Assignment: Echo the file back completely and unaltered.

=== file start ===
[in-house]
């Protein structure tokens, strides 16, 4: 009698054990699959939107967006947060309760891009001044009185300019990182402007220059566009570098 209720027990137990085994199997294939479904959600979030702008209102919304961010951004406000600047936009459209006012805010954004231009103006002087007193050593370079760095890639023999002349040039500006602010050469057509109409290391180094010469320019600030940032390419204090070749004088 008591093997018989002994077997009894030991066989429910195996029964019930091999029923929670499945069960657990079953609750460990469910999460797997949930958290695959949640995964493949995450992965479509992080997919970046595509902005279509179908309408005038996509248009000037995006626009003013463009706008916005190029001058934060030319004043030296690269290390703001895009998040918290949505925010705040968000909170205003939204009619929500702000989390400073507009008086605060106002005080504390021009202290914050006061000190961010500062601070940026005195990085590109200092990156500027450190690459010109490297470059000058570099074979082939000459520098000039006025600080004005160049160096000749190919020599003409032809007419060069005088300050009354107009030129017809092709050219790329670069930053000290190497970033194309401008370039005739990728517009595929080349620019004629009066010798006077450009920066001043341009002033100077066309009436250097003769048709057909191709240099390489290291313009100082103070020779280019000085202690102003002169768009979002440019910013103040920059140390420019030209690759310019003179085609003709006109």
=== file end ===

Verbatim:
[in-house]
């Protein structure tokens, strides 16, 4: 009698054990699959939107967006947060309760891009001044009185300019990182402007220059566009570098 209720027990137990085994199997294939479904959600979030702008209102919304961010951004406000600047936009459209006012805010954004231009103006002087007193050593370079760095890639023999002349040039500006602010050469057509109409290391180094010469320019600030940032390419204090070749004088 008591093997018989002994077997009894030991066989429910195996029964019930091999029923929670499945069960657990079953609750460990469910999460797997949930958290695959949640995964493949995450992965479509992080997919970046595509902005279509179908309408005038996509248009000037995006626009003013463009706008916005190029001058934060030319004043030296690269290390703001895009998040918290949505925010705040968000909170205003939204009619929500702000989390400073507009008086605060106002005080504390021009202290914050006061000190961010500062601070940026005195990085590109200092990156500027450190690459010109490297470059000058570099074979082939000459520098000039006025600080004005160049160096000749190919020599003409032809007419060069005088300050009354107009030129017809092709050219790329670069930053000290190497970033194309401008370039005739990728517009595929080349620019004629009066010798006077450009920066001043341009002033100077066309009436250097003769048709057909191709240099390489290291313009100082103070020779280019000085202690102003002169768009979002440019910013103040920059140390420019030209690759310019003179085609003709006109």